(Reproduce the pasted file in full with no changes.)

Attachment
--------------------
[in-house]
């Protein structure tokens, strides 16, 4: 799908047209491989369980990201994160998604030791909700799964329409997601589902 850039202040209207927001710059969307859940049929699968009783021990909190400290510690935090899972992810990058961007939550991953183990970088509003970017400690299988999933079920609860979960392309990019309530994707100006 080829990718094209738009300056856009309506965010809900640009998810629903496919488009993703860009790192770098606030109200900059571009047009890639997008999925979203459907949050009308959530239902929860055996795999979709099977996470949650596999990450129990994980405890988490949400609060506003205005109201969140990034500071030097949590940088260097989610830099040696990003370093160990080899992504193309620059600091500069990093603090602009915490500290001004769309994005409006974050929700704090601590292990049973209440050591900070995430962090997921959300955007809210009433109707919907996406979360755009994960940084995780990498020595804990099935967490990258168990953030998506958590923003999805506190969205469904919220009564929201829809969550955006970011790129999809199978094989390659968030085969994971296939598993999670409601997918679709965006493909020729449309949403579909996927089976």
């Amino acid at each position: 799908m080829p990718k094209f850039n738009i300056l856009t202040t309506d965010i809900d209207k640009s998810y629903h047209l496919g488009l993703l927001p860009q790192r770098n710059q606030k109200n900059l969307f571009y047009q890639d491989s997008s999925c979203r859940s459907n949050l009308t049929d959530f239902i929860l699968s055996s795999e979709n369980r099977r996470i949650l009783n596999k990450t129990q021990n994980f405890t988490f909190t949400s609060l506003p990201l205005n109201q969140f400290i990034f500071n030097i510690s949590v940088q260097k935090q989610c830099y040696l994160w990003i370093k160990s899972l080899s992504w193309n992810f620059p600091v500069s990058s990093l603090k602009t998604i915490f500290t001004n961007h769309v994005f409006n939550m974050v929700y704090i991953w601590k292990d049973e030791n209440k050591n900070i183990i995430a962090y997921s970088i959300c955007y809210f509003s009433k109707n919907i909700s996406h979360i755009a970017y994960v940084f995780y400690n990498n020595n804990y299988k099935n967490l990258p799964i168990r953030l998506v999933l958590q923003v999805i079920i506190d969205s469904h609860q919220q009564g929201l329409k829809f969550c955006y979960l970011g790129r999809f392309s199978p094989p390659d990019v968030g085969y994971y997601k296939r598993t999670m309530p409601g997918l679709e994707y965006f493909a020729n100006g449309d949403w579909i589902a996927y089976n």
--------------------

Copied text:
[in-house]
């Protein structure tokens, strides 16, 4: 799908047209491989369980990201994160998604030791909700799964329409997601589902 850039202040209207927001710059969307859940049929699968009783021990909190400290510690935090899972992810990058961007939550991953183990970088509003970017400690299988999933079920609860979960392309990019309530994707100006 080829990718094209738009300056856009309506965010809900640009998810629903496919488009993703860009790192770098606030109200900059571009047009890639997008999925979203459907949050009308959530239902929860055996795999979709099977996470949650596999990450129990994980405890988490949400609060506003205005109201969140990034500071030097949590940088260097989610830099040696990003370093160990080899992504193309620059600091500069990093603090602009915490500290001004769309994005409006974050929700704090601590292990049973209440050591900070995430962090997921959300955007809210009433109707919907996406979360755009994960940084995780990498020595804990099935967490990258168990953030998506958590923003999805506190969205469904919220009564929201829809969550955006970011790129999809199978094989390659968030085969994971296939598993999670409601997918679709965006493909020729449309949403579909996927089976």
């Amino acid at each position: 799908m080829p990718k094209f850039n738009i300056l856009t202040t309506d965010i809900d209207k640009s998810y629903h047209l496919g488009l993703l927001p860009q790192r770098n710059q606030k109200n900059l969307f571009y047009q890639d491989s997008s999925c979203r859940s459907n949050l009308t049929d959530f239902i929860l699968s055996s795999e979709n369980r099977r996470i949650l009783n596999k990450t129990q021990n994980f405890t988490f909190t949400s609060l506003p990201l205005n109201q969140f400290i990034f500071n030097i510690s949590v940088q260097k935090q989610c830099y040696l994160w990003i370093k160990s899972l080899s992504w193309n992810f620059p600091v500069s990058s990093l603090k602009t998604i915490f500290t001004n961007h769309v994005f409006n939550m974050v929700y704090i991953w601590k292990d049973e030791n209440k050591n900070i183990i995430a962090y997921s970088i959300c955007y809210f509003s009433k109707n919907i909700s996406h979360i755009a970017y994960v940084f995780y400690n990498n020595n804990y299988k099935n967490l990258p799964i168990r953030l998506v999933l958590q923003v999805i079920i506190d969205s469904h609860q919220q009564g929201l329409k829809f969550c955006y979960l970011g790129r999809f392309s199978p094989p390659d990019v968030g085969y994971y997601k296939r598993t999670m309530p409601g997918l679709e994707y965006f493909a020729n100006g449309d949403w579909i589902a996927y089976n």